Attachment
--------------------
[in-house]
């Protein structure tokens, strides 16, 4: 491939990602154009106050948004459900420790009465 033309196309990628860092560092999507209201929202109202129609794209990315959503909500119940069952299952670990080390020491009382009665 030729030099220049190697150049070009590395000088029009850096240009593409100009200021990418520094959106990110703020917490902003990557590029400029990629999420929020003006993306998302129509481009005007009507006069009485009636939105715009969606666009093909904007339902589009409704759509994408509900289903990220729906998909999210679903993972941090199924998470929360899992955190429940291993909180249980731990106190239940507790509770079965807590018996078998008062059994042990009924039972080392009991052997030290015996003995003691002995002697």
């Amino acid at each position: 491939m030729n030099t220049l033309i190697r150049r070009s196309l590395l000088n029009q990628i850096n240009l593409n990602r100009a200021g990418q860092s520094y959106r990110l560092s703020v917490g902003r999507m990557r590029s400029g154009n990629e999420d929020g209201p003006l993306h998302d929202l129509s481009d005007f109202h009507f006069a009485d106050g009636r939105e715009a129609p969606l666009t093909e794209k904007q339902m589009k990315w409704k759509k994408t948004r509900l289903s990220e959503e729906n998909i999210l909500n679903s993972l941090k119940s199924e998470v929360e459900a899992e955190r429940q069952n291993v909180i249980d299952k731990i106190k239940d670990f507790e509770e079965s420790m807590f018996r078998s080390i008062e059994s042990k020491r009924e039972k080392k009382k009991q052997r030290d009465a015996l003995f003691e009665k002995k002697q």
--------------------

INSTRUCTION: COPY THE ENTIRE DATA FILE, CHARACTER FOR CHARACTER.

[in-house]
């Protein structure tokens, strides 16, 4: 491939990602154009106050948004459900420790009465 033309196309990628860092560092999507209201929202109202129609794209990315959503909500119940069952299952670990080390020491009382009665 030729030099220049190697150049070009590395000088029009850096240009593409100009200021990418520094959106990110703020917490902003990557590029400029990629999420929020003006993306998302129509481009005007009507006069009485009636939105715009969606666009093909904007339902589009409704759509994408509900289903990220729906998909999210679903993972941090199924998470929360899992955190429940291993909180249980731990106190239940507790509770079965807590018996078998008062059994042990009924039972080392009991052997030290015996003995003691002995002697």
């Amino acid at each position: 491939m030729n030099t220049l033309i190697r150049r070009s196309l590395l000088n029009q990628i850096n240009l593409n990602r100009a200021g990418q860092s520094y959106r990110l560092s703020v917490g902003r999507m990557r590029s400029g154009n990629e999420d929020g209201p003006l993306h998302d929202l129509s481009d005007f109202h009507f006069a009485d106050g009636r939105e715009a129609p969606l666009t093909e794209k904007q339902m589009k990315w409704k759509k994408t948004r509900l289903s990220e959503e729906n998909i999210l909500n679903s993972l941090k119940s199924e998470v929360e459900a899992e955190r429940q069952n291993v909180i249980d299952k731990i106190k239940d670990f507790e509770e079965s420790m807590f018996r078998s080390i008062e059994s042990k020491r009924e039972k080392k009382k009991q052997r030290d009465a015996l003995f003691e009665k002995k002697q």